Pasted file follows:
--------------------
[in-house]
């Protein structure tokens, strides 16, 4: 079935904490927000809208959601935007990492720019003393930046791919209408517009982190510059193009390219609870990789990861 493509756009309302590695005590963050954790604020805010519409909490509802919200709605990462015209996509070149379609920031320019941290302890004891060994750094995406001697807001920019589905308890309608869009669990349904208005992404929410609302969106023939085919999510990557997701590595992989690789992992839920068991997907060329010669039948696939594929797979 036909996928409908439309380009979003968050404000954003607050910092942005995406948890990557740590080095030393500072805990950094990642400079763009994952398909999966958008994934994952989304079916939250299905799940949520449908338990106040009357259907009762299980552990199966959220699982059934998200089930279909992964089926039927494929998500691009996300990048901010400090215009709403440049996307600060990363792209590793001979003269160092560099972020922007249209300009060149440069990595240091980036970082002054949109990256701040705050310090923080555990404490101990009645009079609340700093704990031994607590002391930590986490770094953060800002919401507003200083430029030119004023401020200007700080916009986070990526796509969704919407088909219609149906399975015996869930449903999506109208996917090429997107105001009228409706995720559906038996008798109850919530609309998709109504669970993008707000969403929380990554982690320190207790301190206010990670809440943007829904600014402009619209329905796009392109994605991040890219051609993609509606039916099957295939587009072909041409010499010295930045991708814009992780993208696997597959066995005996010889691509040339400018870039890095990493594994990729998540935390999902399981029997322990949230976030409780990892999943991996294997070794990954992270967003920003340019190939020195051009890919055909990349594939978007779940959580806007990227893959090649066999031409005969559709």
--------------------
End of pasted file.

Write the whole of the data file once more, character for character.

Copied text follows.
[in-house]
């Protein structure tokens, strides 16, 4: 079935904490927000809208959601935007990492720019003393930046791919209408517009982190510059193009390219609870990789990861 493509756009309302590695005590963050954790604020805010519409909490509802919200709605990462015209996509070149379609920031320019941290302890004891060994750094995406001697807001920019589905308890309608869009669990349904208005992404929410609302969106023939085919999510990557997701590595992989690789992992839920068991997907060329010669039948696939594929797979 036909996928409908439309380009979003968050404000954003607050910092942005995406948890990557740590080095030393500072805990950094990642400079763009994952398909999966958008994934994952989304079916939250299905799940949520449908338990106040009357259907009762299980552990199966959220699982059934998200089930279909992964089926039927494929998500691009996300990048901010400090215009709403440049996307600060990363792209590793001979003269160092560099972020922007249209300009060149440069990595240091980036970082002054949109990256701040705050310090923080555990404490101990009645009079609340700093704990031994607590002391930590986490770094953060800002919401507003200083430029030119004023401020200007700080916009986070990526796509969704919407088909219609149906399975015996869930449903999506109208996917090429997107105001009228409706995720559906038996008798109850919530609309998709109504669970993008707000969403929380990554982690320190207790301190206010990670809440943007829904600014402009619209329905796009392109994605991040890219051609993609509606039916099957295939587009072909041409010499010295930045991708814009992780993208696997597959066995005996010889691509040339400018870039890095990493594994990729998540935390999902399981029997322990949230976030409780990892999943991996294997070794990954992270967003920003340019190939020195051009890919055909990349594939978007779940959580806007990227893959090649066999031409005969559709």